Home Owners Loan Corporation, 1933

purpose was to refinance homes to prevent foreclosure. It was used to extend loans from shorter loans to fully amortized, longer term loans (typically 20-25 years). Through its work it granted long term mortgages to over a million people facing the loss of their homes

National Industrial Recovery Act, 1933

authorized the President of the United States to regulate industry and permit cartels and monopolies in an attempt to stimulate economic recovery, and which established a national public works program; devoted to Industrial recovery and created the WPA; struck down as unconstitutional by SCOTUS in 1935

National Labor Relations Board, 1934

charged with conducting elections for labor union representation and with investigating and remedying unfair labor practices; still around today

National Recovery Administration, 1933 (from NIRA – above)

allowed industries to create "codes of fair competition," which were intended to reduce "destructive competition" and to help workers by setting minimum wages and maximum weekly hours. It also allowed industry heads to collectively set price floors

National Youth Administration, 1935

it served 327,000 high school and college youth, who were paid from $6 to $40 a month for "work study" projects at their schools; Another 155,000 boys and girls from relief families were paid $10 to $25 a month for part-time work that included job training; youth normally lived at home, and worked on construction or repair projects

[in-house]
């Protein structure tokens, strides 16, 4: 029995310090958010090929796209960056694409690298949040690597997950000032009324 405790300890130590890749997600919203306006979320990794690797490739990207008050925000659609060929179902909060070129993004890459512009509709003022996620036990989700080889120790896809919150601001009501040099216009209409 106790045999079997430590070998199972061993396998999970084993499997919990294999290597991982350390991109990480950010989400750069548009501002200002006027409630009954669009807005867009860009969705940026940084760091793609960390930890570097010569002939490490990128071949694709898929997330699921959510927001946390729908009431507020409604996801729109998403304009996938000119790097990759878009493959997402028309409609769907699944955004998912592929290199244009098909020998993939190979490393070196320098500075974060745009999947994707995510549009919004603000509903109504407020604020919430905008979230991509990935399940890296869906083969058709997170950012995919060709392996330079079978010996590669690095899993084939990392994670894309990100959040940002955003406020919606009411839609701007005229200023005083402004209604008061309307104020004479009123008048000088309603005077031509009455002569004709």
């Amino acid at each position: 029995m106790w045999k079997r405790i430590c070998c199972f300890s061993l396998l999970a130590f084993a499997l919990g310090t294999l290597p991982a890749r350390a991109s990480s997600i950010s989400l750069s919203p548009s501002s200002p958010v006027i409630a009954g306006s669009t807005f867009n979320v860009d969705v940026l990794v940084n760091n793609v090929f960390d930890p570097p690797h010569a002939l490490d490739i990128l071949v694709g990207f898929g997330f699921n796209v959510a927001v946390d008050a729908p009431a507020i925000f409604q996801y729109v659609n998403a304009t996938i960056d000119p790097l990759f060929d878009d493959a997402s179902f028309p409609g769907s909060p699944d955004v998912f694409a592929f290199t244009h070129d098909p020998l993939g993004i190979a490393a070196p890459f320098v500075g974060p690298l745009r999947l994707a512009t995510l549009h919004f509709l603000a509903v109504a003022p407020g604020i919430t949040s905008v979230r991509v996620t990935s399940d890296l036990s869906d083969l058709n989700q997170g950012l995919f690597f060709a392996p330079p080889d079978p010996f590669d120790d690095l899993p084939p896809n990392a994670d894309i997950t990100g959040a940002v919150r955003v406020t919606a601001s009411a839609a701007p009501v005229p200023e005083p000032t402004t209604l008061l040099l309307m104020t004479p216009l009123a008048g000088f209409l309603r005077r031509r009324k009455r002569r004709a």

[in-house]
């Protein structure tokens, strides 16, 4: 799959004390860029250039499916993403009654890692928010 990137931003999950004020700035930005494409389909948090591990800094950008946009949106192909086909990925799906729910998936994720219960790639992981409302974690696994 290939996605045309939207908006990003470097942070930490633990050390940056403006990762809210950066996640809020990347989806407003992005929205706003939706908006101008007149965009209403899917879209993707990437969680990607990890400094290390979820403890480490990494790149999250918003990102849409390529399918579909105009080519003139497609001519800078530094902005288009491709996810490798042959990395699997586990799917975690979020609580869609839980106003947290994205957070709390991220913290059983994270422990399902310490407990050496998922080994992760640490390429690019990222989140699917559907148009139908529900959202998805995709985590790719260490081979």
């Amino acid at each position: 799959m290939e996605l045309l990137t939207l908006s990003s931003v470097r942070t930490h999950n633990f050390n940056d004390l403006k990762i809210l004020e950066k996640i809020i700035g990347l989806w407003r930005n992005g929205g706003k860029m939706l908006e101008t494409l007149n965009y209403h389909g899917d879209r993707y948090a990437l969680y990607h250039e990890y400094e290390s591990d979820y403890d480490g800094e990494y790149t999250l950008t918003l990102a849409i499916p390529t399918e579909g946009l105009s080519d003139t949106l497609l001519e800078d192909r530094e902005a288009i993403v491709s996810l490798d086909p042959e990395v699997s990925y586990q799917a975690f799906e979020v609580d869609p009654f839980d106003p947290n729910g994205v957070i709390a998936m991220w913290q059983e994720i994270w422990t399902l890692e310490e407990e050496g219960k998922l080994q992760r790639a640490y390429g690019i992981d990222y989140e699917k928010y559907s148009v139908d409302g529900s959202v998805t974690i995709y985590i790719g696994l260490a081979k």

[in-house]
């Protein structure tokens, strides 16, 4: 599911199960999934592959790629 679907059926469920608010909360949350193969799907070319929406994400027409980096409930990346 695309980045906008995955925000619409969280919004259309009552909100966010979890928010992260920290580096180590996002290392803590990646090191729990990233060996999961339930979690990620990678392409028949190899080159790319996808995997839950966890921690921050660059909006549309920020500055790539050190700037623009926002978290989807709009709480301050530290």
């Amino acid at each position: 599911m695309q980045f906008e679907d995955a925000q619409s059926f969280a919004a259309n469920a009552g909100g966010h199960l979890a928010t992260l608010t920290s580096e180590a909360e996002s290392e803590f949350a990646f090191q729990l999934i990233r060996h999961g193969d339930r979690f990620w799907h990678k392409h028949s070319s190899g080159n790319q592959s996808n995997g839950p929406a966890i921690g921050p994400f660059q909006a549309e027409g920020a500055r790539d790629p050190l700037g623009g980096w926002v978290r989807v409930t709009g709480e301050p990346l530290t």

Public Works Administration, 1933

concentrated on the construction of large-scale public works such as dams and bridges, with the goal of providing employment, stabilize purchasing power, and contribute to a revival of American industry; The PWA spent over $6 billion, and helped to push industry back toward pre-Depression levels. It lowered unemployment and created an infrastructure that generated local pride in the 1930s and remains vital seven decades later

Resettlement Administration, 1935

between April 1935 and December 1936, relocated struggling urban and rural families to communities planned by the federal government; The RA worked with nearly 200 communities on its projects, notably including: Greenbelt, MD (completely planned by RA); Hickory Ridge (now in Prince William Forrest)

Rural Electrification Administration, 1935

charged with providing public utilities (electricity, telephone, water, sewer) to rural areas in the United States via public-private partnerships; REA made loans available to local electrification cooperatives, which operated lines and distributed electricity; today is Rural Utilities Service

Securities and Exchange Commission, 1934

main reason for the creation of the SEC was to regulate the stock market and prevent corporate abuses relating to the offering and sale of securities and corporate reporting. The SEC was given the power to license and regulate stock exchanges, the companies whose securities traded on them, and the brokers and dealers who conducted the trading